- QGroundControl control station software for MAVLink based drones, that runs indiscriminately on any mobile, or desktop OS.
- MAVSDK the best and easiest way to interface with MAVLink based vehicles via a unified, simple to use and cross platform API
We mapped out the ecosystem of key open-source projects in the image below.
These open-source technologies enter the market through hardware standards published by Pixhawk, and adopted by manufacturers in their products. he development and community management of Pixhawk happens under the Pixhawk Special Interests Group (SIG) and all PX4-related open source projects are facilitated by the Dronecode Foundation. Despite ArduPilot leaving the Dronecode Foundation early on, the Pixhawk hardware standards and MAVLink are compatible with ArduPilot based drones. In this way, open-source flight controllers are interchangeable, with the key industry “standard” here being the MAVLink protocol.
Why Open Source Now?
There are two key elements driving the push for open-source drones, which are broadly fueled by geopolitical tensions between the US and China and the search for a true DJI competitor. These two elements are the rise of new (particularly American) hardware players and nationalistic procurement policies in the US.
In the case of new hardware players entering the market, we are seeing a multitude of small organizations trying to come to market quickly and capture market share. Considering the cost and complexity of developing a proprietary flight controller algorithm, it is much easier for these players to buy common flight controllers with open-source software. This is true for all new hardware firms outside of Skydio, whose $170 million Series D round puts them ahead of the pack in terms of capitalization and investment in core R&D. Even in the case of Skydio, they have adopted MAVLink and QGroundControl for government operators, to address requirements in our second element – new procurement policies.
As we have covered previously, the Blue sUAS Group has caught a lot of attention and has supported the birth of a new group of US-made drones. As part of the DIU’s Blue sUAS solicitations, they have continually required the use of open-source technologies. This began by requiring an architecture “built around an open source protocol” in Blue sUAS 1.0 solicitations to more specifically requiring “open source command and control protocols” in Blue sUAS 2.0 solicitations, which we should hear results from this year. A more recent solicitation for an all-purpose “Soldier Robotic Controller” called specifically for MAVLink compatibility, signalling that the MAVLink command and control protocol is becoming standard.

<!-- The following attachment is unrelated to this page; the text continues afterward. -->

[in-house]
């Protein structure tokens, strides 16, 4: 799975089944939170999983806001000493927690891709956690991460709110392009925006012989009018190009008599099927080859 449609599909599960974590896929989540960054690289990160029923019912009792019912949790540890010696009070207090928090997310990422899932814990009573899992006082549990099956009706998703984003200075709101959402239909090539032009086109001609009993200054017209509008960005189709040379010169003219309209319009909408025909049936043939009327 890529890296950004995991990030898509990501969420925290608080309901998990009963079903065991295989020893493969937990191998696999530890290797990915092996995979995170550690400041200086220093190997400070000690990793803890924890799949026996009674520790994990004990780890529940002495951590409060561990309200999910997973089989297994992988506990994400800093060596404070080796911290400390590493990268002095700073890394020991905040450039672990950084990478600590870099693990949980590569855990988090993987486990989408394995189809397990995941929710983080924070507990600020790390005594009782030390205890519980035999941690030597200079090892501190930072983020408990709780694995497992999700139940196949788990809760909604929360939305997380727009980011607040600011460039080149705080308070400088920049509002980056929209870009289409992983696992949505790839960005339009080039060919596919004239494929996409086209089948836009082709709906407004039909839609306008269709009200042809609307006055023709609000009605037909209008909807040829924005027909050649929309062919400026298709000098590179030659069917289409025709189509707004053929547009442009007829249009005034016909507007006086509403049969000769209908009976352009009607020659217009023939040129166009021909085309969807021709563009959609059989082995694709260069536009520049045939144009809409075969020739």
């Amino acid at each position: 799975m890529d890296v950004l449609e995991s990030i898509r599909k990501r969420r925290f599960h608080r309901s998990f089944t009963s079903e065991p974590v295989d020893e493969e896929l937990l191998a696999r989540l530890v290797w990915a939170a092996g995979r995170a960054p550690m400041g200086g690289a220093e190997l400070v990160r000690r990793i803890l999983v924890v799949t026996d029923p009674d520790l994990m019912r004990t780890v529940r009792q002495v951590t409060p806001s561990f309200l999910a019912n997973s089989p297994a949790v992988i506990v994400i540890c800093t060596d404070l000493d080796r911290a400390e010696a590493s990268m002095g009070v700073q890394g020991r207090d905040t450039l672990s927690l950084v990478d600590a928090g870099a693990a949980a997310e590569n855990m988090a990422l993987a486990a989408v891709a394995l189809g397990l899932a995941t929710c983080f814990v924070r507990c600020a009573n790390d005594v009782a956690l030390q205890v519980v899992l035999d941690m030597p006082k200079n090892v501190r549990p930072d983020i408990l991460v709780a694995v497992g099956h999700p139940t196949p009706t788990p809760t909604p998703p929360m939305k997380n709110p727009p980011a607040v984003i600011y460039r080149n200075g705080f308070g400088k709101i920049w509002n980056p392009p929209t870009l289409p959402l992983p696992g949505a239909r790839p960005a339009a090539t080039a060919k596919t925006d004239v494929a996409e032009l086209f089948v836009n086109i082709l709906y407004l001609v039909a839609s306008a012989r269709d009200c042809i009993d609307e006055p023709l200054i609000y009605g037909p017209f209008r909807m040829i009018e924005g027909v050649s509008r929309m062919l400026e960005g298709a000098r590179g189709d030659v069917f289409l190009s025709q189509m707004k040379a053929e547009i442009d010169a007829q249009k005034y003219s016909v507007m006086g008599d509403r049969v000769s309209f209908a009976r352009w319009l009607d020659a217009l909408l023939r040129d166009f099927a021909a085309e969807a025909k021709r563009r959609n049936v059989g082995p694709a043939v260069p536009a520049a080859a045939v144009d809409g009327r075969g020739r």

It’s fascinating to see the US military move quickly on open-source technologies, and speaks to the influence of the Defense Innovation Unit in changing US DoD procurement culture. It also speaks to the benefits of Open-Source projects for large enterprise users. With strict enforcement of standards, large enterprises can test or deploy multiple systems nearly interchangeably. Vetting of cybersecurity risks can similarly be streamlined, as code is published and commonly tested before procurement.
Size of Open-Source Commercial Drones
So how well adopted are open-source technologies in the commercial drone segment? This has been hard to measure perfectly, as drone brands do not always have an incentive to publicly recognize their use of open-source technologies. Additionally, the industry’s dominant drone manufacturer, DJI, develops their own proprietary systems, pushing many open-source projects to military or higher-end niches of the market.